Education Health News

Online Consent Hub on Sexual Consent Launched

Helen McEntee TD, Minister for Justice, and Simon Harris TD, Minister for Further and Higher Education, Research, Innovation and Science, have launched an online learning hub on consent for the third level sector.

The online consent hub draws extensively on the work of the pioneering Active* Consent research team at NUI Galway. It provides, for the first time, a cohesive, publicly-available, educational resource on sexual consent for young people, their families, and educators who work with them.

Minister McEntee said, “the Active* Consent research team in Galway, who are leading this project, have said there have been increased requests from students recently for the eLearning module due to the focus on sexual violence, harassment and bystander strategies. So this important resource is immediately in demand.”

Through ‘Supporting a Victim’s Journey’, I am focused on improving the criminal justice system for vulnerable victims and witnesses and on raising awareness of issues such as consent. Understanding consent plays a key role in reducing instances of sexual violence. This digital hub provides readily accessible resources which, importantly, will support not only the education sector but society wide participation in consent education and awareness.”

The government is committed to raising awareness of the meaning and importance of consent in sexual activity, across all sections of society. While the hub – accessible at – contains material for students and staff in higher level institutions, the content also has a direct relevance to a much wider audience. It includes information and resources for young people under 17, for parents, and for educators who work with young people.

Minister Harris said, “this is a really important hub of resources and tools for student and wider society engagement. It plays a key part in our overall goal to build a meaningful culture of consent in our campuses, further education settings and in our communities across Ireland.”

No part of our society is untouched by issues around consent. Ireland can take a leading role in confronting sexual violence and harassment and ensure people feel safe and empowered.”

The resources currently available through the online consent hub include:

  • targeted information including consent definitions and explanations
  • FAQs for each target group (under 17, youth over 17, parents, teachers/educators)
  • self-directed eLearning module for young people on consent, sexual violence and harassment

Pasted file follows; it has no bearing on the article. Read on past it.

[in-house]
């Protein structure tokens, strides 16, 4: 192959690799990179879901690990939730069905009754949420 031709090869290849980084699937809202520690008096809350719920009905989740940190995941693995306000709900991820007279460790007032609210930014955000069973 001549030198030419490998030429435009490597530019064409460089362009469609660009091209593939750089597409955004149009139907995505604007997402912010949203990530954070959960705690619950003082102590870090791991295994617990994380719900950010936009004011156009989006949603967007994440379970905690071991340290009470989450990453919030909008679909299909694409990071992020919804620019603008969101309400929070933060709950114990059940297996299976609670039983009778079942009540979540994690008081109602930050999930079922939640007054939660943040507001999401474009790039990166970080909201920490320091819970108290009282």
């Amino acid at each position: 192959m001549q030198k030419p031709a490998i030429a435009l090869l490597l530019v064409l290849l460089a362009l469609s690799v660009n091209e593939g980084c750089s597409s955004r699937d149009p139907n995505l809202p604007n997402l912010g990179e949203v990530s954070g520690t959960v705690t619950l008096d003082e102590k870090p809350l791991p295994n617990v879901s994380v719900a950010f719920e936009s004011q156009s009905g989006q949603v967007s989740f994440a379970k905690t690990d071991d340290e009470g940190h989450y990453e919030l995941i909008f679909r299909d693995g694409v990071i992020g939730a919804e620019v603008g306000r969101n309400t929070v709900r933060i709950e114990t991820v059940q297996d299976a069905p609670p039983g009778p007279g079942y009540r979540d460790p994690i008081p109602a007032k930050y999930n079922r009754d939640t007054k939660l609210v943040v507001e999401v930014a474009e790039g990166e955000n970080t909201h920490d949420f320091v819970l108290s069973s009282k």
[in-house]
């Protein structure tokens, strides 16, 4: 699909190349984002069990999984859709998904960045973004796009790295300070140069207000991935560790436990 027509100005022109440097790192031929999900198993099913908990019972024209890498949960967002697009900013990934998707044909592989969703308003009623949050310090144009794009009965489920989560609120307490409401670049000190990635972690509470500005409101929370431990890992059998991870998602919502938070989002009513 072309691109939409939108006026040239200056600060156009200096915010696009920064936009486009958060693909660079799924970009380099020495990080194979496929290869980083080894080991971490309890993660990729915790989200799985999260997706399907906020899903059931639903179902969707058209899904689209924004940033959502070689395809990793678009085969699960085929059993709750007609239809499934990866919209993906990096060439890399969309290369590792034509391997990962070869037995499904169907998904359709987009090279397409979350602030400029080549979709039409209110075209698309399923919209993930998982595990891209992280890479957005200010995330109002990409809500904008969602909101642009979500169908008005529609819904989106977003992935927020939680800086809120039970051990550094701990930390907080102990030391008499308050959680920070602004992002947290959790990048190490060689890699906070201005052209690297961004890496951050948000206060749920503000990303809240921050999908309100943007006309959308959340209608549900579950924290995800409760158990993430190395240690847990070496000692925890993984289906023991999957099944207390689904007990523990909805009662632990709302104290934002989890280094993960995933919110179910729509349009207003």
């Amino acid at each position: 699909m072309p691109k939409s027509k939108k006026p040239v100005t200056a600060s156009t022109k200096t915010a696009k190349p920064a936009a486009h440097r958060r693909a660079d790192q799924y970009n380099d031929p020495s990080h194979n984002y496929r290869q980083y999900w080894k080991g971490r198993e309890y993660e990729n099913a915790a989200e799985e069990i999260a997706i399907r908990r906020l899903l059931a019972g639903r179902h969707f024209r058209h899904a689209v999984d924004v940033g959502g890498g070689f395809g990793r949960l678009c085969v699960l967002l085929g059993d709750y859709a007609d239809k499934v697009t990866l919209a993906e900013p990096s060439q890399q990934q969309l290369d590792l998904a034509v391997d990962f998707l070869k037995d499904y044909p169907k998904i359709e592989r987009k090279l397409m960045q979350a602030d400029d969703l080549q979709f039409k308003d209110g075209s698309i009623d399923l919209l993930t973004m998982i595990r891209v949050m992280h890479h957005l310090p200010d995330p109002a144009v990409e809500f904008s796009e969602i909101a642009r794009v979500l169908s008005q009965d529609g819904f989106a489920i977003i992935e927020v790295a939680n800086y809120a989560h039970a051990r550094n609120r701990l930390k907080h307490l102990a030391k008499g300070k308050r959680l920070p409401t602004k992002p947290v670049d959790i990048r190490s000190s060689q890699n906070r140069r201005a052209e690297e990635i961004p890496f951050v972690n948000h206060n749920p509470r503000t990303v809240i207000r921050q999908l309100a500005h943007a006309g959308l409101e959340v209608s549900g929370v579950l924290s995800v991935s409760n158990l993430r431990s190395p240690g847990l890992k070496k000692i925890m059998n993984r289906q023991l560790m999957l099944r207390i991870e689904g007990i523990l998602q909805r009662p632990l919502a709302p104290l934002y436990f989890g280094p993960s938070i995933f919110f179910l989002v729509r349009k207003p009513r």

• information on how and where to get help if a negative sexual experience occurs to you or a friend
  • research on consent carried out with adolescents, young adults, and educators in Ireland
  • information on further training and resources

Further content will be rolled out during 2022, including, but not limited to, eLearning resources on sexual media for young people and on consent, sexual violence, and harassment for professionals.

Dr Charlotte McIvor, Active* Consent Programme Co-Lead, NUI Galway, said, “the online consent hub has one key message that we want all of Irish society to engage with: Consent is for everyone. It applies to all relationships, all genders, and all sexualities. Consent is an ongoing, mutual and freely-given agreement to take part in sexual activity.”

Dr Siobhán O’Higgins, Active* Consent Programme Co-Lead, NUI Galway, said, “we have been working on our resources, messages, and education on consent for almost 10 years now. The online consent hub allows us to reach new groups, including marginalised members of our community, and to work with specialists on sexual violence and harassment like Rape Crisis Network Ireland and Galway Rape Crisis Centre to do so.”

Dr Padraig MacNeela, Active* Consent Programme Co-Lead, NUI Galway, said, “the online consent hub supports what we call ‘consent literacy’ across our society, so that people of all age groups and backgrounds feel confident in their knowledge and understanding of consent. Our goal is that everyone is empowered in their own lives, decisions, or work in consent conversations and actions.”

Not alone that, but we should all have the opportunity to know how to reach out to support others or for support ourselves, to be a positive influence for respect and equality in our schools, colleges, and communities.”

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